Hesperian Health Guides
Abnormal Menstrual Bleeding
Menstrual periods with heavy bleeding
Periods with heavy bleeding are uncomfortable and having them often can lead to anemia. Signs include:
- The menstrual flow soaks through your pad, cloth, or tampon every hour for several hours in a row.
- Menstrual periods last more than a week.
- Blood clots (dark red shiny lumps) larger than 2½ cm (1 inch).
- Heavy flow stops you from going places or doing what you usually do.
|Possible causes of heavy bleeding include:|
Menstrual periods with light bleeding
Light bleeding each month is not a health problem itself but may be a sign of a medical problem.
- Hormonal methods of family planning can make your periods lighter after you have been using them for a while.
- A problem with your thyroid gland.
Menstrual periods that come too often or bleeding at other times
Your menstrual cycles will not always be regular. But if your cycle was regular and has changed, or if your periods come more often than every 3 weeks, see a health worker.
Hormonal family planning methods, such as pills, implants, or injections, can change your menstrual periods in different ways.
- growths in the womb that are not cancer (fibroids or polyps) or cancer in the womb.
- taking estrogen, a hormonal medicine, after menopause.
- family planning methods that can make periods come more often or cause bleeding between periods. See Chapter 13, “Family Planning.”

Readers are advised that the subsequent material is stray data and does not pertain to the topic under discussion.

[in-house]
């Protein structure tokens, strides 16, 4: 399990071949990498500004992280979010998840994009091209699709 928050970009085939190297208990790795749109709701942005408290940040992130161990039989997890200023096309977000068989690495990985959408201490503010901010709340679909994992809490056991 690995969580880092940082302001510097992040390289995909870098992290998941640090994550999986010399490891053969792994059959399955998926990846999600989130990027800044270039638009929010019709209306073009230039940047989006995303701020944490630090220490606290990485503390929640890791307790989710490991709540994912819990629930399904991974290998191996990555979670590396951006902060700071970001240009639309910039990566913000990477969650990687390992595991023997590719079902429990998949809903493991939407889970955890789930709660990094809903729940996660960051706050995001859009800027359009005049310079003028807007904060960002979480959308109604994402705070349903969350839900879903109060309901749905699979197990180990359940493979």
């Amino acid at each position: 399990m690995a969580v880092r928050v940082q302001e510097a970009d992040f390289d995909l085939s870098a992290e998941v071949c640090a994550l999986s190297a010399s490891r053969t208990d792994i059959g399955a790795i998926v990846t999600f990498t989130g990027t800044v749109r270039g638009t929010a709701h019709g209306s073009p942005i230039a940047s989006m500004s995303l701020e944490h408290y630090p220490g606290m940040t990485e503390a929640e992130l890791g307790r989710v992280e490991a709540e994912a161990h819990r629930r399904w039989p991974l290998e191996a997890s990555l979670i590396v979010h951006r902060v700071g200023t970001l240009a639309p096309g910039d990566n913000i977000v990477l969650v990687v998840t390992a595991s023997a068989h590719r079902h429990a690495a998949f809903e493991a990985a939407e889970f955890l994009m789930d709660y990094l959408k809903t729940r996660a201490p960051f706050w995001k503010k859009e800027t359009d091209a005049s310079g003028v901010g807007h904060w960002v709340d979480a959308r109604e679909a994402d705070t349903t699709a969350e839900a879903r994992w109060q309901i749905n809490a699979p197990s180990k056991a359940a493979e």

Menstrual periods that come too far apart or have stopped
Menstrual periods usually come about every 21 to 35 days, though some people have periods less often. But if your period is later than usual or does not come at all, you may be pregnant or have a serious medical problem. See a health worker.
Most people have their first menstrual period between ages 10 to 16. Not getting enough to eat and some illnesses can delay this. If you are over 16 and your periods haven’t started, talk to a health worker.
- miscarriage, even if you did not think you were pregnant.
- changes in the hormones that control the menstrual cycle.
- some illnesses, including tuberculosis or HIV.
- nearing menopause, if you are 45 or older.
- family planning methods can make periods come less often or stop completely (see Chapter 13, “Family Planning”).
- not getting enough healthy food to eat.
- polycystic ovary syndrome (PCOS).